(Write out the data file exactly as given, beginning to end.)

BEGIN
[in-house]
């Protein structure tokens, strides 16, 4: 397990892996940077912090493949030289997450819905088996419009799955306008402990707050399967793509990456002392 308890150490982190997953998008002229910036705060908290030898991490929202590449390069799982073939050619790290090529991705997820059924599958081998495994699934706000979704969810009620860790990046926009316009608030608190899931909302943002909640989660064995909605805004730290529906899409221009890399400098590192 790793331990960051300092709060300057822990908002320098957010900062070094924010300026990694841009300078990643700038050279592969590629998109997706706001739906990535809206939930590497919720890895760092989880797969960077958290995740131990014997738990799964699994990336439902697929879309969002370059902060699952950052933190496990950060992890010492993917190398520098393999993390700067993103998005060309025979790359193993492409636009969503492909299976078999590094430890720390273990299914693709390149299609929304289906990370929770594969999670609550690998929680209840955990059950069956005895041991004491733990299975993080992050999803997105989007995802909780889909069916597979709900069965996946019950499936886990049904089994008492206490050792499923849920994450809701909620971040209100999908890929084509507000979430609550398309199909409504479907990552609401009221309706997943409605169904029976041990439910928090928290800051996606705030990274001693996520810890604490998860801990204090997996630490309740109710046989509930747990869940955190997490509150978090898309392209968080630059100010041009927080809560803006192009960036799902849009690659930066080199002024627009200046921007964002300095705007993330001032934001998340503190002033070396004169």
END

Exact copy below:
[in-house]
């Protein structure tokens, strides 16, 4: 397990892996940077912090493949030289997450819905088996419009799955306008402990707050399967793509990456002392 308890150490982190997953998008002229910036705060908290030898991490929202590449390069799982073939050619790290090529991705997820059924599958081998495994699934706000979704969810009620860790990046926009316009608030608190899931909302943002909640989660064995909605805004730290529906899409221009890399400098590192 790793331990960051300092709060300057822990908002320098957010900062070094924010300026990694841009300078990643700038050279592969590629998109997706706001739906990535809206939930590497919720890895760092989880797969960077958290995740131990014997738990799964699994990336439902697929879309969002370059902060699952950052933190496990950060992890010492993917190398520098393999993390700067993103998005060309025979790359193993492409636009969503492909299976078999590094430890720390273990299914693709390149299609929304289906990370929770594969999670609550690998929680209840955990059950069956005895041991004491733990299975993080992050999803997105989007995802909780889909069916597979709900069965996946019950499936886990049904089994008492206490050792499923849920994450809701909620971040209100999908890929084509507000979430609550398309199909409504479907990552609401009221309706997943409605169904029976041990439910928090928290800051996606705030990274001693996520810890604490998860801990204090997996630490309740109710046989509930747990869940955190997490509150978090898309392209968080630059100010041009927080809560803006192009960036799902849009690659930066080199002024627009200046921007964002300095705007993330001032934001998340503190002033070396004169």